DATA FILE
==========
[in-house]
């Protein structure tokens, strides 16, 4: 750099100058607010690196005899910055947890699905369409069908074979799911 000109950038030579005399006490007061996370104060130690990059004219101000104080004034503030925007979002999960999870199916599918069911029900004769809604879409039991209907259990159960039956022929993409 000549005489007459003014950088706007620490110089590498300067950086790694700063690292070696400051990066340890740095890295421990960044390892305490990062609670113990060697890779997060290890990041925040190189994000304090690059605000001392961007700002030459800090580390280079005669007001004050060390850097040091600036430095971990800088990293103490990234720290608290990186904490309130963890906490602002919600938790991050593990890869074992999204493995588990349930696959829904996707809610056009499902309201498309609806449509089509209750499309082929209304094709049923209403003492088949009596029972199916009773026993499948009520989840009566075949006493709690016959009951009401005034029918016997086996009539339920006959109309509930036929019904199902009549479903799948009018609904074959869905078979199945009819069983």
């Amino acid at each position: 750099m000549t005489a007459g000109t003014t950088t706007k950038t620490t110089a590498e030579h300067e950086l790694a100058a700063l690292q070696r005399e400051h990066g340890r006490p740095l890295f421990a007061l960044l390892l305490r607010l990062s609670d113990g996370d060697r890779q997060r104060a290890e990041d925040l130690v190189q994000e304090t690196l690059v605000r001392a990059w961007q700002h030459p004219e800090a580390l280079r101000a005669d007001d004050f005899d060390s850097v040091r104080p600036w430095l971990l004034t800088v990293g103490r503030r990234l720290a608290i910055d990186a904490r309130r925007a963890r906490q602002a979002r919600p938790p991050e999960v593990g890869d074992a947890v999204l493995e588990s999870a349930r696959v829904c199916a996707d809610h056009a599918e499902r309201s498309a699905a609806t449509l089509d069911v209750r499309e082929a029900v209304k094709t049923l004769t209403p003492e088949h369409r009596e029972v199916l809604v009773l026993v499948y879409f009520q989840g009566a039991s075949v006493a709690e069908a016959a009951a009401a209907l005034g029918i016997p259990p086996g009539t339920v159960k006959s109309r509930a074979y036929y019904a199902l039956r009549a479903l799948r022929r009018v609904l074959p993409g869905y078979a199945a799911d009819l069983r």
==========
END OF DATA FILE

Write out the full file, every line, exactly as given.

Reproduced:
[in-house]
């Protein structure tokens, strides 16, 4: 750099100058607010690196005899910055947890699905369409069908074979799911 000109950038030579005399006490007061996370104060130690990059004219101000104080004034503030925007979002999960999870199916599918069911029900004769809604879409039991209907259990159960039956022929993409 000549005489007459003014950088706007620490110089590498300067950086790694700063690292070696400051990066340890740095890295421990960044390892305490990062609670113990060697890779997060290890990041925040190189994000304090690059605000001392961007700002030459800090580390280079005669007001004050060390850097040091600036430095971990800088990293103490990234720290608290990186904490309130963890906490602002919600938790991050593990890869074992999204493995588990349930696959829904996707809610056009499902309201498309609806449509089509209750499309082929209304094709049923209403003492088949009596029972199916009773026993499948009520989840009566075949006493709690016959009951009401005034029918016997086996009539339920006959109309509930036929019904199902009549479903799948009018609904074959869905078979199945009819069983």
């Amino acid at each position: 750099m000549t005489a007459g000109t003014t950088t706007k950038t620490t110089a590498e030579h300067e950086l790694a100058a700063l690292q070696r005399e400051h990066g340890r006490p740095l890295f421990a007061l960044l390892l305490r607010l990062s609670d113990g996370d060697r890779q997060r104060a290890e990041d925040l130690v190189q994000e304090t690196l690059v605000r001392a990059w961007q700002h030459p004219e800090a580390l280079r101000a005669d007001d004050f005899d060390s850097v040091r104080p600036w430095l971990l004034t800088v990293g103490r503030r990234l720290a608290i910055d990186a904490r309130r925007a963890r906490q602002a979002r919600p938790p991050e999960v593990g890869d074992a947890v999204l493995e588990s999870a349930r696959v829904c199916a996707d809610h056009a599918e499902r309201s498309a699905a609806t449509l089509d069911v209750r499309e082929a029900v209304k094709t049923l004769t209403p003492e088949h369409r009596e029972v199916l809604v009773l026993v499948y879409f009520q989840g009566a039991s075949v006493a709690e069908a016959a009951a009401a209907l005034g029918i016997p259990p086996g009539t339920v159960k006959s109309r509930a074979y036929y019904a199902l039956r009549a479903l799948r022929r009018v609904l074959p993409g869905y078979a199945a799911d009819l069983r």